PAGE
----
Microbiological Stabilisation of Wines

Sam
edited December 2019 in Recipes

So I have been doing a few grape based ferments lately and one of the things I am struggling with is the clarification of the wine once fermentation has completed.

When I make small batches (say for Pisco) I can use my stainless fermenter which seals beautifully and has an internal cooling coil so I can crash cool at the end of the fermentation. I am finding that it takes about a week for the wine to clarify, so far infection hasn't occurred because I thoroughly sterilise and once fermentation is complete I crash cool to about 2 Degrees C and don't open the fermenter.

My issue is when I do a larger batch say to make neutral, where my 200L fermenter is open top. I don't want to leave the wine in that state for a week as I am concerned about it getting an infection. I had thought about using cling film over the top of the fermenter but I just dont think it will create enough of a seal. Also my cooling jacket on that fermenter struggles to keep thing below 15 degrees during summer.

For the larger batches I was thinking about using Bentonite to help clarify the wine however this still takes about a week, I also have read its very effective between 15-20 Degrees C which would work well with that set up.

If I am to use Bentonite or any other clarification technique (except filtering) I need to stabilise the wine to prevent a bacterial infection. I have read up on this subject in the Fermented Beverage Production book which in the section on Pisco discusses that the use of sulfur dioxide up to a maximum dose of 5 g/hL has minimal effect on the finished spirit. However, this dose is insufficient to guarantee microbiological stability, especially in low acidity wines, which given I'm using white grapes mine is.

The FBP book in the Pisco section then goes on to talk about mixing the non potable phase from previous distillations as a way of achieving microbiological stability, specifically the book states:

"The mixture of wines with a 10% of these distillates allows for the increase of wine degree up to 14 to 15 GL. Obtaining thus, their microbiological stability without damaging the quality of the spirit."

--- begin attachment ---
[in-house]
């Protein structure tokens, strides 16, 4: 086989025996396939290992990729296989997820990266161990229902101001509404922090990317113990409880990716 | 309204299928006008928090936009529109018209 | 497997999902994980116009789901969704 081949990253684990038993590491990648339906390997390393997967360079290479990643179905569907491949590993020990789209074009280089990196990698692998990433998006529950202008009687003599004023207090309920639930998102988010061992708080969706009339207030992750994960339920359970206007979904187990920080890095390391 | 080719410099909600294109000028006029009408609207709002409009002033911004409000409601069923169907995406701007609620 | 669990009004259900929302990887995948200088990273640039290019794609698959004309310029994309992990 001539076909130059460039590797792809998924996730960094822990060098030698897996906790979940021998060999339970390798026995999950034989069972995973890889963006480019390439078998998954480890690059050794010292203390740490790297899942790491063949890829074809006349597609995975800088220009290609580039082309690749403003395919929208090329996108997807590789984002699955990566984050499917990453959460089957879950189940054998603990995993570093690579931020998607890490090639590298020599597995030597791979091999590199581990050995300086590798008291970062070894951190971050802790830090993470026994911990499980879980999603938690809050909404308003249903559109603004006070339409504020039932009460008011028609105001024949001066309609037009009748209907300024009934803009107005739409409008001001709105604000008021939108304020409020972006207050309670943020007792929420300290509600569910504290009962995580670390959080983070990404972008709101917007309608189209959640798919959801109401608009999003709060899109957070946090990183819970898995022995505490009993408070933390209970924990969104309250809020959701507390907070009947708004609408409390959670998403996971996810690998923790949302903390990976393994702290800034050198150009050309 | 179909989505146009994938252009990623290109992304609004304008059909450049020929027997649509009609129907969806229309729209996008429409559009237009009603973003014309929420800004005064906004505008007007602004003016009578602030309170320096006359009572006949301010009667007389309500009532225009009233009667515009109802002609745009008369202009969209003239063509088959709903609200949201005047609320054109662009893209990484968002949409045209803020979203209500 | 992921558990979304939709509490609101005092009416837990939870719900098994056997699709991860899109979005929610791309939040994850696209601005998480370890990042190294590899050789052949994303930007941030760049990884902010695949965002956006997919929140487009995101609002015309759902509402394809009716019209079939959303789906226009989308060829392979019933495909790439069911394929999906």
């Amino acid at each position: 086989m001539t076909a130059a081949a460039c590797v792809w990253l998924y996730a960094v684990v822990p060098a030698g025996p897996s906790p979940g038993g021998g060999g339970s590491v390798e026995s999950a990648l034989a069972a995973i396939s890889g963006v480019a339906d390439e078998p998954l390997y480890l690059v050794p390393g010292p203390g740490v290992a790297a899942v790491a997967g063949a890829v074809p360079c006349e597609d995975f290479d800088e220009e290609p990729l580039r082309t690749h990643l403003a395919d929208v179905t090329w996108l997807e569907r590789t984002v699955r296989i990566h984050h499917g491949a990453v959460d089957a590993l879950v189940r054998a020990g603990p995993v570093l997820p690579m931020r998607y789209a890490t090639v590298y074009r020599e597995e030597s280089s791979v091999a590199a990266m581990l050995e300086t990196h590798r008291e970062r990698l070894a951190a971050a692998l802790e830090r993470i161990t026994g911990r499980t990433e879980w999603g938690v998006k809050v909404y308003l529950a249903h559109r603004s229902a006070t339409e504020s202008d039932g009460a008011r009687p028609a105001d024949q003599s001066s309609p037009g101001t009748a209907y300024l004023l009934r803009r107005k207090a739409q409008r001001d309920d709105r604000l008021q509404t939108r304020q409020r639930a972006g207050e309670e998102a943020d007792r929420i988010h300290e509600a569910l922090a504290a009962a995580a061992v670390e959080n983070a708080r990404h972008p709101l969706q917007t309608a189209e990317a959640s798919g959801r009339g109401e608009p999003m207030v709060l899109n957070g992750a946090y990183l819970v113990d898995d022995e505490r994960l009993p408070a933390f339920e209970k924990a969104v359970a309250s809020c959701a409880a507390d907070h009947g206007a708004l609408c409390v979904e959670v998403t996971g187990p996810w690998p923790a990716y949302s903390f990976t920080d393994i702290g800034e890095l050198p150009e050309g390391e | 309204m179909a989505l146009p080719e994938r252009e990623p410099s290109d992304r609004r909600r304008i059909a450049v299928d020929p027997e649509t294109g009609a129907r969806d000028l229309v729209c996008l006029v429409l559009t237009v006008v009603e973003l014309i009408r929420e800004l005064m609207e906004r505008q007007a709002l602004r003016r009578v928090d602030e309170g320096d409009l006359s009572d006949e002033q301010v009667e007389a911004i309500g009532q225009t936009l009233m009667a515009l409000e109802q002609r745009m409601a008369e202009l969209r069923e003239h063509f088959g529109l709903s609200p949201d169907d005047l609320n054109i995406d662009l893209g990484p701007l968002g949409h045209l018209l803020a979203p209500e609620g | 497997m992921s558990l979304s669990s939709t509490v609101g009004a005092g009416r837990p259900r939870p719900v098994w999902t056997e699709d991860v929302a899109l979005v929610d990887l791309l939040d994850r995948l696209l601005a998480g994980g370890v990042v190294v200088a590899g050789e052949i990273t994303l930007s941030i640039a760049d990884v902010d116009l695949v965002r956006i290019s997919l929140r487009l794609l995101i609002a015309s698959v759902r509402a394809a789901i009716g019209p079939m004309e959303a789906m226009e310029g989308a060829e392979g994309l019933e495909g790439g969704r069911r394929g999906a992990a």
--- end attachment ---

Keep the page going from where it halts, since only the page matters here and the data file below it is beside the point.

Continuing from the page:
Am I interpreting this correctly that if I have say 200L of wine then add 20L of feints from previous neutral runs (or neutral low wines)? I would have thought the ABV of what gets added would also be important.

I was just wondering if anyone out there uses a similar method and might be able to shed some light on what they do? I don't want to use campden tablets as from what I can see that will have a negative effect on the finished spirit.

Also silly question, I can't find anywhere what GL is a measurement of...

Comments

  • GL would be grams per Litre I would say. So 14 would be 1.4%. Just a guess though.

  • If you're making the wine simply for distillation, don't wait a week for it to clarify. Use a a better clarifying agent or filter inline on your way to the still. Is that an option at all for you?

  • You can use Pearsons Square to work out the abv of the finished wine after adding a known concentration and volume of strip. Get it up over 20% and you should be pretty good. I'd be covering the fermenter with something though, large sanitised plastic bag with something around it to keep it closed or some such. Even a round piece of wood may help.

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  • Sam
    edited December 2019

    @punkin My 200L fermenter has a lid it just doesn't seal, I was thinking about leaving that in place and wrapping the top in cling film to give it a bit of a better seal. Thanks for that, 20% seems like a reasonable figure. I just wasn't sure what to be shooting for.

    @TheMechWarrior I do have a Enolmatic in line filter which could be used to filter on the way to the still. My concern here was that from what people have said is the filter will get clogged up really quickly. Might be ok with a 3 micron filter though as really its just the yeast I want to remove?

  • All my distilling ferments were done in loose lidded fermenters, so long as insects can't get in there's enough sugars and alc after the sugars are gone to protect them pretty well. Just used to drill a hole in the lids and put a plastic bottle cap over the hole to allow gas to escape.

    StillDragon Australia & New Zealand - Your StillDragon® Distributor for Australia & New Zealand

  • With respect to filtering, you may find the best bet is to use a multi stage filter. Course/ medium and then fine. I use a number of under sink water filters to do the job. Pumping through them.

  • I might look into a multi stage filter as I have one to filter my water anyway, I just hadn't thought of using it for this application.

    With the GL I don't think it's grams per Litre as that would be g/L...

  • edited December 2019

    Maybe Guy Lussac measure of alcohol in water. Edit -that’s degrees Gay -Lussac alcohol by volume

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